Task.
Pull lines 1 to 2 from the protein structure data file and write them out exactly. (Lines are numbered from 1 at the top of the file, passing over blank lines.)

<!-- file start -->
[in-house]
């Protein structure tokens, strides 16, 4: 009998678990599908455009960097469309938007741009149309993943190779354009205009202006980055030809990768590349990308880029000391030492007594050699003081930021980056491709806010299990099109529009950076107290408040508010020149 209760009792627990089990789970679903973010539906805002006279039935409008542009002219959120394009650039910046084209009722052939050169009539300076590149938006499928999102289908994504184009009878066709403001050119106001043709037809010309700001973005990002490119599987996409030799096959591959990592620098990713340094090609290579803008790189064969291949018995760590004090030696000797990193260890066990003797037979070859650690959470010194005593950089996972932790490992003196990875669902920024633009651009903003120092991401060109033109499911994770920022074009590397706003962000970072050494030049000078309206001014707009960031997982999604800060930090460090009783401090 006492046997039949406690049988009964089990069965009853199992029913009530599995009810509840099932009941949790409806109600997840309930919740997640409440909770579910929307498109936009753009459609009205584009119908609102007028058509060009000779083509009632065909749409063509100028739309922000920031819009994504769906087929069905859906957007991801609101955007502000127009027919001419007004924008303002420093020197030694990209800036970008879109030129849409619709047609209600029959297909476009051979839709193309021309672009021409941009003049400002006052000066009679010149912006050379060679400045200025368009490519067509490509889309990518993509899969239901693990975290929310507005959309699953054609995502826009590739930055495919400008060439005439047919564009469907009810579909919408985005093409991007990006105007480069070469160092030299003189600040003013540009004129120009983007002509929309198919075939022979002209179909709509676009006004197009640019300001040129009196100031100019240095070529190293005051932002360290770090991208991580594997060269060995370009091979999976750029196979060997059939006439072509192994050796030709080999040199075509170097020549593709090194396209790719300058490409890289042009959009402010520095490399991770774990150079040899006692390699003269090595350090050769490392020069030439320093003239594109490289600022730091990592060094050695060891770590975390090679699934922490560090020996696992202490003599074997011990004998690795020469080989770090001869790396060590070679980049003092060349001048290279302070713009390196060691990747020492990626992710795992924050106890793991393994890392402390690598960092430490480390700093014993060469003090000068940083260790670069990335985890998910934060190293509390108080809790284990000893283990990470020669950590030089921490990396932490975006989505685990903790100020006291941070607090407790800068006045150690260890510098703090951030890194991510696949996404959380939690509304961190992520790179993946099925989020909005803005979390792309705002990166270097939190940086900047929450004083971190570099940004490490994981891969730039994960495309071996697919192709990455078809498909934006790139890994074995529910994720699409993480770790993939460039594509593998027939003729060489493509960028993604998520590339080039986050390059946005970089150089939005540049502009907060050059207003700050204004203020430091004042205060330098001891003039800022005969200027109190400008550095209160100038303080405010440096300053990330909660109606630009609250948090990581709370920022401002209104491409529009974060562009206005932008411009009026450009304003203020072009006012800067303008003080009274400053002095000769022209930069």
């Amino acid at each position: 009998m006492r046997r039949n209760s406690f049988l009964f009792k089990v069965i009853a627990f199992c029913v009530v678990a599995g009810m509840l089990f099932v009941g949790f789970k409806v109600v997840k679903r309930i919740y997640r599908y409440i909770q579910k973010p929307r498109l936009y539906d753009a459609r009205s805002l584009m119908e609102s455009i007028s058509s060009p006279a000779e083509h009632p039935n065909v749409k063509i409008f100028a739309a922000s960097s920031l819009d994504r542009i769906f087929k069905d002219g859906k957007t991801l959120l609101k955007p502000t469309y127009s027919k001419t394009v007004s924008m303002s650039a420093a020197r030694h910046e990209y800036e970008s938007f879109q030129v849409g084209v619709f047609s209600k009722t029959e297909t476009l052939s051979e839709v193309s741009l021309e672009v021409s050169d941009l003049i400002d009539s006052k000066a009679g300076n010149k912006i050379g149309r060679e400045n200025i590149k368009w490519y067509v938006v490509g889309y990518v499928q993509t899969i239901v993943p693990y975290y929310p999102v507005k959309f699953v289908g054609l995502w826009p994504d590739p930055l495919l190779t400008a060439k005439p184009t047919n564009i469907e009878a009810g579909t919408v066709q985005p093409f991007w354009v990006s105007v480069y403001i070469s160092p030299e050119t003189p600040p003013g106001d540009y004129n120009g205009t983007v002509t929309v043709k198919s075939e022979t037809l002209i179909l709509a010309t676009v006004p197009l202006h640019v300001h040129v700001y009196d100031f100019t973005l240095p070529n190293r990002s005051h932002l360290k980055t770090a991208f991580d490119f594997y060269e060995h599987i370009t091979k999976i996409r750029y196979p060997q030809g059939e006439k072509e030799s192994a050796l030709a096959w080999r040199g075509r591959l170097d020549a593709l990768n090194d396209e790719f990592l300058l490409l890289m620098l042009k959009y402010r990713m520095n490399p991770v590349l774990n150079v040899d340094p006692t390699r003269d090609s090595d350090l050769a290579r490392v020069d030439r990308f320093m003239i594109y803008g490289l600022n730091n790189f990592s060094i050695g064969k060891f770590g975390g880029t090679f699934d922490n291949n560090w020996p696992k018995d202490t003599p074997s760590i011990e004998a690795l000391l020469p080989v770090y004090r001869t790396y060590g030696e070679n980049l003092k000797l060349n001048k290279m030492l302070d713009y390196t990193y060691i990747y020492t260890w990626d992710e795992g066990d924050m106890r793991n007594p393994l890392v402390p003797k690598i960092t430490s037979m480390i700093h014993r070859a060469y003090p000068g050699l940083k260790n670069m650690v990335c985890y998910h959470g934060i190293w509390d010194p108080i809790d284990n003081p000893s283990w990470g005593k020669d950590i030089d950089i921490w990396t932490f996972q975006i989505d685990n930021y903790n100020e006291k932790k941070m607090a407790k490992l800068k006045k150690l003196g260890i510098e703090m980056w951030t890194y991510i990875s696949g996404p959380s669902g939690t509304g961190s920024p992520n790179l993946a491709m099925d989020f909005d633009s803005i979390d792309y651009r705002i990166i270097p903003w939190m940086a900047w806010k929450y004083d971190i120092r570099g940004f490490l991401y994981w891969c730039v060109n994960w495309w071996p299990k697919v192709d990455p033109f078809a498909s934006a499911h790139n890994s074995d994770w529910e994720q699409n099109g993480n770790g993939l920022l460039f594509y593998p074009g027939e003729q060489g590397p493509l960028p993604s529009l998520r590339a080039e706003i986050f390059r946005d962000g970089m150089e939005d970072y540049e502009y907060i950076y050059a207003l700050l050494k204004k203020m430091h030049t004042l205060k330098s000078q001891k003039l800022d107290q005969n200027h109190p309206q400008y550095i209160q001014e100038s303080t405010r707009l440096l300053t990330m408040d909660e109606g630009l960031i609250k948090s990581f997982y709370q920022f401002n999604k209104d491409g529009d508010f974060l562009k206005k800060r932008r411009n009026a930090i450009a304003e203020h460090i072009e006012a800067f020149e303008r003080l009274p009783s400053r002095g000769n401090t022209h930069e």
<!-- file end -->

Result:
[in-house]
């Protein structure tokens, strides 16, 4: 009998678990599908455009960097469309938007741009149309993943190779354009205009202006980055030809990768590349990308880029000391030492007594050699003081930021980056491709806010299990099109529009950076107290408040508010020149 209760009792627990089990789970679903973010539906805002006279039935409008542009002219959120394009650039910046084209009722052939050169009539300076590149938006499928999102289908994504184009009878066709403001050119106001043709037809010309700001973005990002490119599987996409030799096959591959990592620098990713340094090609290579803008790189064969291949018995760590004090030696000797990193260890066990003797037979070859650690959470010194005593950089996972932790490992003196990875669902920024633009651009903003120092991401060109033109499911994770920022074009590397706003962000970072050494030049000078309206001014707009960031997982999604800060930090460090009783401090 006492046997039949406690049988009964089990069965009853199992029913009530599995009810509840099932009941949790409806109600997840309930919740997640409440909770579910929307498109936009753009459609009205584009119908609102007028058509060009000779083509009632065909749409063509100028739309922000920031819009994504769906087929069905859906957007991801609101955007502000127009027919001419007004924008303002420093020197030694990209800036970008879109030129849409619709047609209600029959297909476009051979839709193309021309672009021409941009003049400002006052000066009679010149912006050379060679400045200025368009490519067509490509889309990518993509899969239901693990975290929310507005959309699953054609995502826009590739930055495919400008060439005439047919564009469907009810579909919408985005093409991007990006105007480069070469160092030299003189600040003013540009004129120009983007002509929309198919075939022979002209179909709509676009006004197009640019300001040129009196100031100019240095070529190293005051932002360290770090991208991580594997060269060995370009091979999976750029196979060997059939006439072509192994050796030709080999040199075509170097020549593709090194396209790719300058490409890289042009959009402010520095490399991770774990150079040899006692390699003269090595350090050769490392020069030439320093003239594109490289600022730091990592060094050695060891770590975390090679699934922490560090020996696992202490003599074997011990004998690795020469080989770090001869790396060590070679980049003092060349001048290279302070713009390196060691990747020492990626992710795992924050106890793991393994890392402390690598960092430490480390700093014993060469003090000068940083260790670069990335985890998910934060190293509390108080809790284990000893283990990470020669950590030089921490990396932490975006989505685990903790100020006291941070607090407790800068006045150690260890510098703090951030890194991510696949996404959380939690509304961190992520790179993946099925989020909005803005979390792309705002990166270097939190940086900047929450004083971190570099940004490490994981891969730039994960495309071996697919192709990455078809498909934006790139890994074995529910994720699409993480770790993939460039594509593998027939003729060489493509960028993604998520590339080039986050390059946005970089150089939005540049502009907060050059207003700050204004203020430091004042205060330098001891003039800022005969200027109190400008550095209160100038303080405010440096300053990330909660109606630009609250948090990581709370920022401002209104491409529009974060562009206005932008411009009026450009304003203020072009006012800067303008003080009274400053002095000769022209930069």